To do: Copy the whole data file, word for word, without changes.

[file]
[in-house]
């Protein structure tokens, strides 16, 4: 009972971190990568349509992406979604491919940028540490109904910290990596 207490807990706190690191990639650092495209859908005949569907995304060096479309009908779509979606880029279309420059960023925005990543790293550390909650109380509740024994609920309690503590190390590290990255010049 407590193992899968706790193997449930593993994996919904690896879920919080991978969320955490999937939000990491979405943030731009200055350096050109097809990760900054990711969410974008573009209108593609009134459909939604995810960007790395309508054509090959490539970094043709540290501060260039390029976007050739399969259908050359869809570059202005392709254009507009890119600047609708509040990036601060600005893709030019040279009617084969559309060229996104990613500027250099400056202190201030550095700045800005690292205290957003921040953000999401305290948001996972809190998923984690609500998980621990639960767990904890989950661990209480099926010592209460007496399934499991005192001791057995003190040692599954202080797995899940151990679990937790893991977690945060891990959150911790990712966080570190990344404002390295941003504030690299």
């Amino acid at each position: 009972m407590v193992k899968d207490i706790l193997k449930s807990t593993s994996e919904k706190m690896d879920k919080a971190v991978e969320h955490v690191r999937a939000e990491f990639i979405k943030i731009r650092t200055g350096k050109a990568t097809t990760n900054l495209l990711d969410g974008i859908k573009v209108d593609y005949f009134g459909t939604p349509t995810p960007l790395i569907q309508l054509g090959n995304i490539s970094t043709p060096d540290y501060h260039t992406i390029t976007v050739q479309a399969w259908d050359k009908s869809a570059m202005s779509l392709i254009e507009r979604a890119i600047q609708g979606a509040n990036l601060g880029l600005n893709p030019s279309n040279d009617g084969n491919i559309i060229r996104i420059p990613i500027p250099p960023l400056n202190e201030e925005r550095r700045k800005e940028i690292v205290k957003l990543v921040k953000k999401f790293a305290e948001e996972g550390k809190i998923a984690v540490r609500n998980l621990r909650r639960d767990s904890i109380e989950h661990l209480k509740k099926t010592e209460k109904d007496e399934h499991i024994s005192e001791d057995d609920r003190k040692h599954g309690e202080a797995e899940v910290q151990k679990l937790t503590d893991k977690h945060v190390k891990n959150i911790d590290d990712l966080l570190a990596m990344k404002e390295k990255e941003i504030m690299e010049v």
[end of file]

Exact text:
[in-house]
């Protein structure tokens, strides 16, 4: 009972971190990568349509992406979604491919940028540490109904910290990596 207490807990706190690191990639650092495209859908005949569907995304060096479309009908779509979606880029279309420059960023925005990543790293550390909650109380509740024994609920309690503590190390590290990255010049 407590193992899968706790193997449930593993994996919904690896879920919080991978969320955490999937939000990491979405943030731009200055350096050109097809990760900054990711969410974008573009209108593609009134459909939604995810960007790395309508054509090959490539970094043709540290501060260039390029976007050739399969259908050359869809570059202005392709254009507009890119600047609708509040990036601060600005893709030019040279009617084969559309060229996104990613500027250099400056202190201030550095700045800005690292205290957003921040953000999401305290948001996972809190998923984690609500998980621990639960767990904890989950661990209480099926010592209460007496399934499991005192001791057995003190040692599954202080797995899940151990679990937790893991977690945060891990959150911790990712966080570190990344404002390295941003504030690299």
């Amino acid at each position: 009972m407590v193992k899968d207490i706790l193997k449930s807990t593993s994996e919904k706190m690896d879920k919080a971190v991978e969320h955490v690191r999937a939000e990491f990639i979405k943030i731009r650092t200055g350096k050109a990568t097809t990760n900054l495209l990711d969410g974008i859908k573009v209108d593609y005949f009134g459909t939604p349509t995810p960007l790395i569907q309508l054509g090959n995304i490539s970094t043709p060096d540290y501060h260039t992406i390029t976007v050739q479309a399969w259908d050359k009908s869809a570059m202005s779509l392709i254009e507009r979604a890119i600047q609708g979606a509040n990036l601060g880029l600005n893709p030019s279309n040279d009617g084969n491919i559309i060229r996104i420059p990613i500027p250099p960023l400056n202190e201030e925005r550095r700045k800005e940028i690292v205290k957003l990543v921040k953000k999401f790293a305290e948001e996972g550390k809190i998923a984690v540490r609500n998980l621990r909650r639960d767990s904890i109380e989950h661990l209480k509740k099926t010592e209460k109904d007496e399934h499991i024994s005192e001791d057995d609920r003190k040692h599954g309690e202080a797995e899940v910290q151990k679990l937790t503590d893991k977690h945060v190390k891990n959150i911790d590290d990712l966080l570190a990596m990344k404002e390295k990255e941003i504030m690299e010049v």